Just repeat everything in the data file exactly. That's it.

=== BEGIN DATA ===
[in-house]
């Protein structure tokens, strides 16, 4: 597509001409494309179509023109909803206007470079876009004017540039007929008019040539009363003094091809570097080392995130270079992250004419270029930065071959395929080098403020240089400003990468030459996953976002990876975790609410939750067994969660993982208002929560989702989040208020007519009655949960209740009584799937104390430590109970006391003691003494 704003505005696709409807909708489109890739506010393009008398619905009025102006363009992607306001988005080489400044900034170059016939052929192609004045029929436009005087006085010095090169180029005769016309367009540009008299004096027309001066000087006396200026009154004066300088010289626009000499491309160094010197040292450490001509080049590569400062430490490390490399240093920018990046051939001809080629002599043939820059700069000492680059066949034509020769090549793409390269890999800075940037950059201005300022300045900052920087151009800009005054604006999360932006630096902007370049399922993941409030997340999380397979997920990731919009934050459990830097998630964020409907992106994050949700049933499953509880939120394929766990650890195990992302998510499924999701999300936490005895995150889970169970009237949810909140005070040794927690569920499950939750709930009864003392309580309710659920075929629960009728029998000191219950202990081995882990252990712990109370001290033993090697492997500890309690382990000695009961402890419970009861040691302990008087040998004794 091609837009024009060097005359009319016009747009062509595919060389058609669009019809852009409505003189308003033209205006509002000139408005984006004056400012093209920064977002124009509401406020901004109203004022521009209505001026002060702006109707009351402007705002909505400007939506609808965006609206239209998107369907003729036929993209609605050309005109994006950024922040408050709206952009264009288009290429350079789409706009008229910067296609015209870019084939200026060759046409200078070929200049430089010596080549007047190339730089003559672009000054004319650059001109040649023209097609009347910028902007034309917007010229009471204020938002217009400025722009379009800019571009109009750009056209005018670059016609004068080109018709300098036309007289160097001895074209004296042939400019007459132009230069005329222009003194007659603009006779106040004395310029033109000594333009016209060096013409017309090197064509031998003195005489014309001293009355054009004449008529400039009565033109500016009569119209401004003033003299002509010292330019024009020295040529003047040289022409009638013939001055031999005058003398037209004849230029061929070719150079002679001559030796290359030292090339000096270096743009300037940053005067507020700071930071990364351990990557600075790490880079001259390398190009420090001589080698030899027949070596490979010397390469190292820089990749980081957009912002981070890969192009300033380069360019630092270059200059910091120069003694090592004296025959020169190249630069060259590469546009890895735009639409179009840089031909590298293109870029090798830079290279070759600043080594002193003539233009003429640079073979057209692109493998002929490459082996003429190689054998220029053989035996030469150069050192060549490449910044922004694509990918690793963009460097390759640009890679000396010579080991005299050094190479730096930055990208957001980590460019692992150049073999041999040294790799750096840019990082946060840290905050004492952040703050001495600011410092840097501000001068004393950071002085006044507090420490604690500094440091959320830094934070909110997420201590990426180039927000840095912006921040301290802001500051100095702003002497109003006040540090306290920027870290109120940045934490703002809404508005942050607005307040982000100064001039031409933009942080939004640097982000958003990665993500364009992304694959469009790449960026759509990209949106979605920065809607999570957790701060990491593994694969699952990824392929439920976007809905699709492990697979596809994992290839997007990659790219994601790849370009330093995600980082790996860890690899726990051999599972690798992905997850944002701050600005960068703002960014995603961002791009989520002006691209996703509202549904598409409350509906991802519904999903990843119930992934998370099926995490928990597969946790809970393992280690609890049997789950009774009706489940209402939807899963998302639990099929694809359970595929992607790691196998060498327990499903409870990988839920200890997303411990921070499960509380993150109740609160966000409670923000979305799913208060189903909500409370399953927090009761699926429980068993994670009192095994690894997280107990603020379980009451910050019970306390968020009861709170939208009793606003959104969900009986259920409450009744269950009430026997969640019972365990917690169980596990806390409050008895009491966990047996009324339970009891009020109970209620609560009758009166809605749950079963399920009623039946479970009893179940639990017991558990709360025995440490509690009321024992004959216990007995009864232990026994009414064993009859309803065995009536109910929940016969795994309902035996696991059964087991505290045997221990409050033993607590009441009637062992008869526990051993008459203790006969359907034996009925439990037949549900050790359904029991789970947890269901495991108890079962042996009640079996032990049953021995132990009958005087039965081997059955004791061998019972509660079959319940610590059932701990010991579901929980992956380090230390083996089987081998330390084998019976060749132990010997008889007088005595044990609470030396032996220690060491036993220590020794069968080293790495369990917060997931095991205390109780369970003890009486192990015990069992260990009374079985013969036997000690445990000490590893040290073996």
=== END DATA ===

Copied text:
[in-house]
């Protein structure tokens, strides 16, 4: 597509001409494309179509023109909803206007470079876009004017540039007929008019040539009363003094091809570097080392995130270079992250004419270029930065071959395929080098403020240089400003990468030459996953976002990876975790609410939750067994969660993982208002929560989702989040208020007519009655949960209740009584799937104390430590109970006391003691003494 704003505005696709409807909708489109890739506010393009008398619905009025102006363009992607306001988005080489400044900034170059016939052929192609004045029929436009005087006085010095090169180029005769016309367009540009008299004096027309001066000087006396200026009154004066300088010289626009000499491309160094010197040292450490001509080049590569400062430490490390490399240093920018990046051939001809080629002599043939820059700069000492680059066949034509020769090549793409390269890999800075940037950059201005300022300045900052920087151009800009005054604006999360932006630096902007370049399922993941409030997340999380397979997920990731919009934050459990830097998630964020409907992106994050949700049933499953509880939120394929766990650890195990992302998510499924999701999300936490005895995150889970169970009237949810909140005070040794927690569920499950939750709930009864003392309580309710659920075929629960009728029998000191219950202990081995882990252990712990109370001290033993090697492997500890309690382990000695009961402890419970009861040691302990008087040998004794 091609837009024009060097005359009319016009747009062509595919060389058609669009019809852009409505003189308003033209205006509002000139408005984006004056400012093209920064977002124009509401406020901004109203004022521009209505001026002060702006109707009351402007705002909505400007939506609808965006609206239209998107369907003729036929993209609605050309005109994006950024922040408050709206952009264009288009290429350079789409706009008229910067296609015209870019084939200026060759046409200078070929200049430089010596080549007047190339730089003559672009000054004319650059001109040649023209097609009347910028902007034309917007010229009471204020938002217009400025722009379009800019571009109009750009056209005018670059016609004068080109018709300098036309007289160097001895074209004296042939400019007459132009230069005329222009003194007659603009006779106040004395310029033109000594333009016209060096013409017309090197064509031998003195005489014309001293009355054009004449008529400039009565033109500016009569119209401004003033003299002509010292330019024009020295040529003047040289022409009638013939001055031999005058003398037209004849230029061929070719150079002679001559030796290359030292090339000096270096743009300037940053005067507020700071930071990364351990990557600075790490880079001259390398190009420090001589080698030899027949070596490979010397390469190292820089990749980081957009912002981070890969192009300033380069360019630092270059200059910091120069003694090592004296025959020169190249630069060259590469546009890895735009639409179009840089031909590298293109870029090798830079290279070759600043080594002193003539233009003429640079073979057209692109493998002929490459082996003429190689054998220029053989035996030469150069050192060549490449910044922004694509990918690793963009460097390759640009890679000396010579080991005299050094190479730096930055990208957001980590460019692992150049073999041999040294790799750096840019990082946060840290905050004492952040703050001495600011410092840097501000001068004393950071002085006044507090420490604690500094440091959320830094934070909110997420201590990426180039927000840095912006921040301290802001500051100095702003002497109003006040540090306290920027870290109120940045934490703002809404508005942050607005307040982000100064001039031409933009942080939004640097982000958003990665993500364009992304694959469009790449960026759509990209949106979605920065809607999570957790701060990491593994694969699952990824392929439920976007809905699709492990697979596809994992290839997007990659790219994601790849370009330093995600980082790996860890690899726990051999599972690798992905997850944002701050600005960068703002960014995603961002791009989520002006691209996703509202549904598409409350509906991802519904999903990843119930992934998370099926995490928990597969946790809970393992280690609890049997789950009774009706489940209402939807899963998302639990099929694809359970595929992607790691196998060498327990499903409870990988839920200890997303411990921070499960509380993150109740609160966000409670923000979305799913208060189903909500409370399953927090009761699926429980068993994670009192095994690894997280107990603020379980009451910050019970306390968020009861709170939208009793606003959104969900009986259920409450009744269950009430026997969640019972365990917690169980596990806390409050008895009491966990047996009324339970009891009020109970209620609560009758009166809605749950079963399920009623039946479970009893179940639990017991558990709360025995440490509690009321024992004959216990007995009864232990026994009414064993009859309803065995009536109910929940016969795994309902035996696991059964087991505290045997221990409050033993607590009441009637062992008869526990051993008459203790006969359907034996009925439990037949549900050790359904029991789970947890269901495991108890079962042996009640079996032990049953021995132990009958005087039965081997059955004791061998019972509660079959319940610590059932701990010991579901929980992956380090230390083996089987081998330390084998019976060749132990010997008889007088005595044990609470030396032996220690060491036993220590020794069968080293790495369990917060997931095991205390109780369970003890009486192990015990069992260990009374079985013969036997000690445990000490590893040290073996």